Cameron in Europe: en route to not much changing at all . . .

Former Newshour presenter extraordinaire Robin Lustig’s blog has a new lease of life now he is unchained from the BBC objectivity police . . . lustigletter.blogspot.co.uk. I recommend you bookmark it. Read more

Avatar

Well I finally saw it. It’s my first 3D experience and I have to say I’m in agreement with the BBC’s Mark Kermode: the 3D didn’t really add anything. I think BFI’s iMAX cinema missed a trick here by spoiling the impact with 3D trailers. I suspect many people went to Avatar like myself wanting to be stunned by the 3D effect but Cameron’s 3D thunder was stolen somewhat by the trailer for Alice in Wonderland. Anyway, after the initial novelty of an increased sense of perspective wears off I couldn’t really say it was better than the 2D equivalent.

navi

What about the digimation or  CGI or whatever you want to call it? Well, I’d have to say we have reached a watershed here. Remember when the tedious Star Wars: Phantom Menace came out? Most agreed at the time the digimation was poor and wouldn’t stand the test of time. Remember how in the battle scenes, limbs were stiff when bodies tumbled (it must be one of the hardest things to render as a digital animator — the flailing of legs)? Well, Cameron’s got it just right, you are totally convinced by the so-called ‘realD’ especially during battle scenes. I think it’s fair to say gobs were smacked and as for the time test . . well, we’ll see.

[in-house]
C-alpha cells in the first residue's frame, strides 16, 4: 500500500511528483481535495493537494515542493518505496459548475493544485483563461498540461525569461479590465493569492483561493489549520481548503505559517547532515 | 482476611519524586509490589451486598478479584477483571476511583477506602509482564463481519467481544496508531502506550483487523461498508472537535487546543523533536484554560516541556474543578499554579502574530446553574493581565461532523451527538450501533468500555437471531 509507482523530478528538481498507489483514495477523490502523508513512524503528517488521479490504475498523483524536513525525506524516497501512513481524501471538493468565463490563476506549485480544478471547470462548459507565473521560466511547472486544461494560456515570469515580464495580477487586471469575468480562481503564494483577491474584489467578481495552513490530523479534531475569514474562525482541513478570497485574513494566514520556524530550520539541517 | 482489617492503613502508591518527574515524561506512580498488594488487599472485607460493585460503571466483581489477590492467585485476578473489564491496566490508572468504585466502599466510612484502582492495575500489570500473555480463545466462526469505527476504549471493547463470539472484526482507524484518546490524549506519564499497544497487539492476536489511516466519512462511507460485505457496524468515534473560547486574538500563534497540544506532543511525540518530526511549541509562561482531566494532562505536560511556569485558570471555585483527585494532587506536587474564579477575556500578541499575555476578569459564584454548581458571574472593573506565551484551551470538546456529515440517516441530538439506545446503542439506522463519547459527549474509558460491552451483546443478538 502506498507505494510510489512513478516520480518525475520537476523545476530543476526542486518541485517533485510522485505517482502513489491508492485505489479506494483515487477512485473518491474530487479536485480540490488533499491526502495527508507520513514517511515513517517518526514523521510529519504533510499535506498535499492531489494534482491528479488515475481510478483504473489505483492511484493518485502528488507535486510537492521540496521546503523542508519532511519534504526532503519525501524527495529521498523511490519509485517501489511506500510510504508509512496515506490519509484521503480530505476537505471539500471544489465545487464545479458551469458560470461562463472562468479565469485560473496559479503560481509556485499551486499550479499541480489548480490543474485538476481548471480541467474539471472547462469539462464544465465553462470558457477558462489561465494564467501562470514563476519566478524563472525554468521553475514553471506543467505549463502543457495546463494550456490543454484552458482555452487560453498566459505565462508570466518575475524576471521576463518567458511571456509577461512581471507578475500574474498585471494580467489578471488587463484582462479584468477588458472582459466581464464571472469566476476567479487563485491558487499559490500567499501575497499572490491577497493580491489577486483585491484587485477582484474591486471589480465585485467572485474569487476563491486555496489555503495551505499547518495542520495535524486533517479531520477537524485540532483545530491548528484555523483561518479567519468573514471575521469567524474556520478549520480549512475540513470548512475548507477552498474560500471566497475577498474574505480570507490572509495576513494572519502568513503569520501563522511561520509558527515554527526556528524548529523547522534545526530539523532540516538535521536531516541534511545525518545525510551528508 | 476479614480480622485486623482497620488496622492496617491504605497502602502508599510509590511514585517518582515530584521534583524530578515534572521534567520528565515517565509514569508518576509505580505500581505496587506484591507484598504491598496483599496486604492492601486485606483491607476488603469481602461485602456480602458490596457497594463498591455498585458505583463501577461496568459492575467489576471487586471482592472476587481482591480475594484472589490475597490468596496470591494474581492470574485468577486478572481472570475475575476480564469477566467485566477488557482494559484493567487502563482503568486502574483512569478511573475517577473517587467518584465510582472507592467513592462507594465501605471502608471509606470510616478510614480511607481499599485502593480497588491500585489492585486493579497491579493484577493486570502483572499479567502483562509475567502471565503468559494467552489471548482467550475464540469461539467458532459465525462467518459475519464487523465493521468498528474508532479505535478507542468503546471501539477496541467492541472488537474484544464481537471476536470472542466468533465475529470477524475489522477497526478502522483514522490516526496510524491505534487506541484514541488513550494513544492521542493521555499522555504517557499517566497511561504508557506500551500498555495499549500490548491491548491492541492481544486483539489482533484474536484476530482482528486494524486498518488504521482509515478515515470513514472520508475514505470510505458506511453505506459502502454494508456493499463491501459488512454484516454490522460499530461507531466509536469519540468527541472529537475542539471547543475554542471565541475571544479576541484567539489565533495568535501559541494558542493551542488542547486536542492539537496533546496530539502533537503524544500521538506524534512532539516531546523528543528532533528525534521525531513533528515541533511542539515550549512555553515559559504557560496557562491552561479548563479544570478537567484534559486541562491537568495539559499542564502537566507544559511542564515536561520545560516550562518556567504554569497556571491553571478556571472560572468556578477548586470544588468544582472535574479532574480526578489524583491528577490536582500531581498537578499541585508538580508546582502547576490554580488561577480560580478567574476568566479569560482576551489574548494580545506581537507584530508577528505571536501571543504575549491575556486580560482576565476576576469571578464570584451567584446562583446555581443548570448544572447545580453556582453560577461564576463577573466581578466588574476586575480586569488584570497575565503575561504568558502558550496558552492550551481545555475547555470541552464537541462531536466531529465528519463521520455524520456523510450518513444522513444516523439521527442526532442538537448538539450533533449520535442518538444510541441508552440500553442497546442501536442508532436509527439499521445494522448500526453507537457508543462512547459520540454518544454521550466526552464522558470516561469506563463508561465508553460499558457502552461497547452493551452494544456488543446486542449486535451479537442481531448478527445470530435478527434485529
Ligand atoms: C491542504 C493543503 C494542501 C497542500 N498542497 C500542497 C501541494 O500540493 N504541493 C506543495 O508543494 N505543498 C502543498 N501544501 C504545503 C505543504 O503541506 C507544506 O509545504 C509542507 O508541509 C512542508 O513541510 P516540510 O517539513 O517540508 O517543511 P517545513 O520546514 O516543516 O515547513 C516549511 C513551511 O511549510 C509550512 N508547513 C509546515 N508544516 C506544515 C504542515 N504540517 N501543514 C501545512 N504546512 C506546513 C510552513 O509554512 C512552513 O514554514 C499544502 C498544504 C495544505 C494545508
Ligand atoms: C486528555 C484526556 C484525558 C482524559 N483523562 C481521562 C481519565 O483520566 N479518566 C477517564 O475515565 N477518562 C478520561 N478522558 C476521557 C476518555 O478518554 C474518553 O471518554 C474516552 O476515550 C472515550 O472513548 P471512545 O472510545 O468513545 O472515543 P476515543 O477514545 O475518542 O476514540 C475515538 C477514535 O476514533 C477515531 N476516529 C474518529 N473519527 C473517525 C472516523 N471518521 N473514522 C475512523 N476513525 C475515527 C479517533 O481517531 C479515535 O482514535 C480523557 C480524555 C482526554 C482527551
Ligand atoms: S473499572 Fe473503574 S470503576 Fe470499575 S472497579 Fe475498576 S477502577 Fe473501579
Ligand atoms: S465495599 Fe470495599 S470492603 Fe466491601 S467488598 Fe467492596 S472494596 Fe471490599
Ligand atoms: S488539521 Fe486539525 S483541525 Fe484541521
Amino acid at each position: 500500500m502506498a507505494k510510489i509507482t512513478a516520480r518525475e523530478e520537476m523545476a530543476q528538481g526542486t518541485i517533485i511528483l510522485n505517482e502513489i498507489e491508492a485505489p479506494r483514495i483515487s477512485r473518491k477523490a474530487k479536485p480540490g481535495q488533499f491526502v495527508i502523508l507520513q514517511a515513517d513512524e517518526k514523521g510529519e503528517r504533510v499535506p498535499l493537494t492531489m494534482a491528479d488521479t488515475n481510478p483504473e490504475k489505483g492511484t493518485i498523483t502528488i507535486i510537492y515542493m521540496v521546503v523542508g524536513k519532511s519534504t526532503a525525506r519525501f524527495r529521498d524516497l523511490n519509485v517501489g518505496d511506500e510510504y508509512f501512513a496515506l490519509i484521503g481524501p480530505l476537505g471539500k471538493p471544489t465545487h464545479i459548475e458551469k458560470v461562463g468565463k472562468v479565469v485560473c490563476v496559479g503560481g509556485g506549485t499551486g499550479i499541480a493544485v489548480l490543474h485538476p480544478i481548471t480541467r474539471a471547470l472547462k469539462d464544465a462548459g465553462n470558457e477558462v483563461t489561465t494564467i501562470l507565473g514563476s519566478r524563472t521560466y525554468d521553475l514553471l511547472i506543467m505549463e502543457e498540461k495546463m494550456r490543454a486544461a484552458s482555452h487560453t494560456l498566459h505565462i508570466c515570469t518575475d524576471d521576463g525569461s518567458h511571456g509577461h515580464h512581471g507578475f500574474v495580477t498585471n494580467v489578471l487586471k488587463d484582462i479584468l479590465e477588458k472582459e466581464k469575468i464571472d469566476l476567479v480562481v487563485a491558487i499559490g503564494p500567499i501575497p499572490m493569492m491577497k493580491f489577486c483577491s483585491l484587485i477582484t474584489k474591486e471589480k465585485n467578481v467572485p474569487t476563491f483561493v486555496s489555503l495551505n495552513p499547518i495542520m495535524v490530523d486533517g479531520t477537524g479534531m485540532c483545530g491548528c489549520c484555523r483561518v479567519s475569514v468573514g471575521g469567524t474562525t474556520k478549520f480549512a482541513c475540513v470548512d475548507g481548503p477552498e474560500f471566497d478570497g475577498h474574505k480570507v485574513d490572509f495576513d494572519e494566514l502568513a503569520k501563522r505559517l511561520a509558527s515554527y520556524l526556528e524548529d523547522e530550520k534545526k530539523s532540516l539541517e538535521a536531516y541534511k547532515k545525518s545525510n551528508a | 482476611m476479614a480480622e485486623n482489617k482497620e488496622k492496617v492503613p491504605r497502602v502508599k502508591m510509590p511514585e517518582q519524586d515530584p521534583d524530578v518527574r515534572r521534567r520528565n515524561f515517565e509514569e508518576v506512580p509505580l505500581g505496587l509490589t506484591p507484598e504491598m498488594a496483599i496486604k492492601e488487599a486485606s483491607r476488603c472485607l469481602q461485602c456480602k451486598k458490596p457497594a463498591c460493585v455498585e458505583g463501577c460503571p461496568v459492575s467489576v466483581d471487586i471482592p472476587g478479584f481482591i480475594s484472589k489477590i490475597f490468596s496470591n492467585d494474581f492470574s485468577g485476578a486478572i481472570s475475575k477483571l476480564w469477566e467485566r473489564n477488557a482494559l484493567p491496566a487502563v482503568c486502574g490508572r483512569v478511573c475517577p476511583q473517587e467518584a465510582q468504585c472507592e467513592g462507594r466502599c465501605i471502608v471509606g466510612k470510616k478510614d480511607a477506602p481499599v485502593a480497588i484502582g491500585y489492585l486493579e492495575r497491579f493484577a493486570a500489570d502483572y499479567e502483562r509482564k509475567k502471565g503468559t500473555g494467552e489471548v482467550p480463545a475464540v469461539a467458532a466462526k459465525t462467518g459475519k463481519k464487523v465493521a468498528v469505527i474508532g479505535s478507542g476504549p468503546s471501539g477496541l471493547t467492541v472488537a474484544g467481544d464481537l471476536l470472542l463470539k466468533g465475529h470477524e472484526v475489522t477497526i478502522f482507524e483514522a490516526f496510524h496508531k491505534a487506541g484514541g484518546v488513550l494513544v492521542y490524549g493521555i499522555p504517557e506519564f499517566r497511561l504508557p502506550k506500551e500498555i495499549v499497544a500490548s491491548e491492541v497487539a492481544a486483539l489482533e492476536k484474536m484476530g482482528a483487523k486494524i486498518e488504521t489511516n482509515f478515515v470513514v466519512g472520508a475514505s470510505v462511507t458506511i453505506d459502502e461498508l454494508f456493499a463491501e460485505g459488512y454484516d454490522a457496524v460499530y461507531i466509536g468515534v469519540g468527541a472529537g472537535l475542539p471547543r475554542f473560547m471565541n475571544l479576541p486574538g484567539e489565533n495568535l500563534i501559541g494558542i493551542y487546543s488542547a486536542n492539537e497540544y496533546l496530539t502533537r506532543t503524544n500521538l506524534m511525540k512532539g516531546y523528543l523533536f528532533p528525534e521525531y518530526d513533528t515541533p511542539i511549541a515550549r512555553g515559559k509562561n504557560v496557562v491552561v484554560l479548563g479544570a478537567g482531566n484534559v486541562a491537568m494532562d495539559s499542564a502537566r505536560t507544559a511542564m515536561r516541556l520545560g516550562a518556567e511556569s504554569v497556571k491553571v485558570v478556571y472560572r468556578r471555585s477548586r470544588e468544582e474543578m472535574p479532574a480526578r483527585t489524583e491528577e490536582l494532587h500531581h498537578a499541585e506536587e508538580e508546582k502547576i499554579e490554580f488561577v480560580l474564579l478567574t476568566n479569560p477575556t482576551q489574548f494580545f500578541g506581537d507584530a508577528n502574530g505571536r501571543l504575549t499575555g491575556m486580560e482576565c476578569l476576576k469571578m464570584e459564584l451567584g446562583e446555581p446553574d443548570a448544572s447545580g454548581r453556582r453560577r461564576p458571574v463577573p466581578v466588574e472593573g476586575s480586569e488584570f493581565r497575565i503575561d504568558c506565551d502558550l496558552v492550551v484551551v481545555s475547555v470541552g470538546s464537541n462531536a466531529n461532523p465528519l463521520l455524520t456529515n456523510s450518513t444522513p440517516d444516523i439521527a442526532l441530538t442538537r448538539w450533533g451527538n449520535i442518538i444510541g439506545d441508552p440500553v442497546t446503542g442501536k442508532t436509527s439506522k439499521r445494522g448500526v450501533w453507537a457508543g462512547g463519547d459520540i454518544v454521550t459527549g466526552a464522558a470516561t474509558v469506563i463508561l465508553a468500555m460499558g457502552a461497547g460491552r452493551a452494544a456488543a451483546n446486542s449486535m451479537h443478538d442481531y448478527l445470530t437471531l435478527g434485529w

I won’t comment too much on the dialogue or plot. The former is not as bad as many have said. Of course it’s a long way from Leone style film-Haiku or Gilliam’s near-poetry and at times I swear I heard a coupla lines lifted straight from Predator (“Remember Afghanistan? I’m trying to forget it”) but I suspect Cameron could easily write a Blade Runner if he wanted to. Lets face it though, if Avatar had included runimations about “sea beams off Orion” then quite frankly he wouldn’t have the world’s bggest-grossing film on his hands. Yes, the plot is perfunctory (ten times better than Phantom Menace though) and serves largley as a vehicle to get you into his fabulous world. To all those who see it as a diatribe against US military aggression I suggest you watch it again and during the scene when the Na’Vi tree is felled remember the Buddhist statues of Bamyan that the Taleban blew up for sheer spite.